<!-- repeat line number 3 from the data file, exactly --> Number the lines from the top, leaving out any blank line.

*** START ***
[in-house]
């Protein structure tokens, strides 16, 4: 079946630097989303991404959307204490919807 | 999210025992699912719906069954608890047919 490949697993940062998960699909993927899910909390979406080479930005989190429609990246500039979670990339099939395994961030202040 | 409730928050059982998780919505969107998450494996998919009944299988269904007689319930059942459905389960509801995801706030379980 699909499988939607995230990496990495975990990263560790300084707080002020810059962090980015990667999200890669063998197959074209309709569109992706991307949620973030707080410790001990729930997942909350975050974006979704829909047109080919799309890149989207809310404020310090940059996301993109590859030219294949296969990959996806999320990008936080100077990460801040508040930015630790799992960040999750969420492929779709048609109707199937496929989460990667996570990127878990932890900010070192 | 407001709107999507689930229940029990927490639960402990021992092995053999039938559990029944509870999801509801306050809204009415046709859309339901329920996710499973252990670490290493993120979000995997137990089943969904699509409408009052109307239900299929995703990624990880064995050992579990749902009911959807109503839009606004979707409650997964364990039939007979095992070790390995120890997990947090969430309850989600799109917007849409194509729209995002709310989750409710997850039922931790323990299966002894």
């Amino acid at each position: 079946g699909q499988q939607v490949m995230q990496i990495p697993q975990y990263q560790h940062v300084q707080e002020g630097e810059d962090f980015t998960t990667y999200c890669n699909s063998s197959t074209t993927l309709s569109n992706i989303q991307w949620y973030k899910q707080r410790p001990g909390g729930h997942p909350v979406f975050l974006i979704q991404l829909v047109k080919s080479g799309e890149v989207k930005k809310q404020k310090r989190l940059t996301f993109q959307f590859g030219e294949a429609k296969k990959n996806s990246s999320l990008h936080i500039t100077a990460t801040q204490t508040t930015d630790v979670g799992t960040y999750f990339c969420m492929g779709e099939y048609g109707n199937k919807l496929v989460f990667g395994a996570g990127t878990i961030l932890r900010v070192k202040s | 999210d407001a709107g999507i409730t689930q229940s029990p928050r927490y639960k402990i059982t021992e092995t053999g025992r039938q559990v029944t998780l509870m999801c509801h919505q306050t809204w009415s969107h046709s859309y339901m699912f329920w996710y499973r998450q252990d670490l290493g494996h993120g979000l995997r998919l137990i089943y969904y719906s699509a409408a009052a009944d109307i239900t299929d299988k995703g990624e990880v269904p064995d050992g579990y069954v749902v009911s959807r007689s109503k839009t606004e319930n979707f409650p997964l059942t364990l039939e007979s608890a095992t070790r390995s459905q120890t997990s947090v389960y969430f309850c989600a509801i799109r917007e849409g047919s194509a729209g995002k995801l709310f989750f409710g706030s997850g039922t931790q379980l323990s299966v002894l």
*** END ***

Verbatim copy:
């Amino acid at each position: 079946g699909q499988q939607v490949m995230q990496i990495p697993q975990y990263q560790h940062v300084q707080e002020g630097e810059d962090f980015t998960t990667y999200c890669n699909s063998s197959t074209t993927l309709s569109n992706i989303q991307w949620y973030k899910q707080r410790p001990g909390g729930h997942p909350v979406f975050l974006i979704q991404l829909v047109k080919s080479g799309e890149v989207k930005k809310q404020k310090r989190l940059t996301f993109q959307f590859g030219e294949a429609k296969k990959n996806s990246s999320l990008h936080i500039t100077a990460t801040q204490t508040t930015d630790v979670g799992t960040y999750f990339c969420m492929g779709e099939y048609g109707n199937k919807l496929v989460f990667g395994a996570g990127t878990i961030l932890r900010v070192k202040s | 999210d407001a709107g999507i409730t689930q229940s029990p928050r927490y639960k402990i059982t021992e092995t053999g025992r039938q559990v029944t998780l509870m999801c509801h919505q306050t809204w009415s969107h046709s859309y339901m699912f329920w996710y499973r998450q252990d670490l290493g494996h993120g979000l995997r998919l137990i089943y969904y719906s699509a409408a009052a009944d109307i239900t299929d299988k995703g990624e990880v269904p064995d050992g579990y069954v749902v009911s959807r007689s109503k839009t606004e319930n979707f409650p997964l059942t364990l039939e007979s608890a095992t070790r390995s459905q120890t997990s947090v389960y969430f309850c989600a509801i799109r917007e849409g047919s194509a729209g995002k995801l709310f989750f409710g706030s997850g039922t931790q379980l323990s299966v002894l």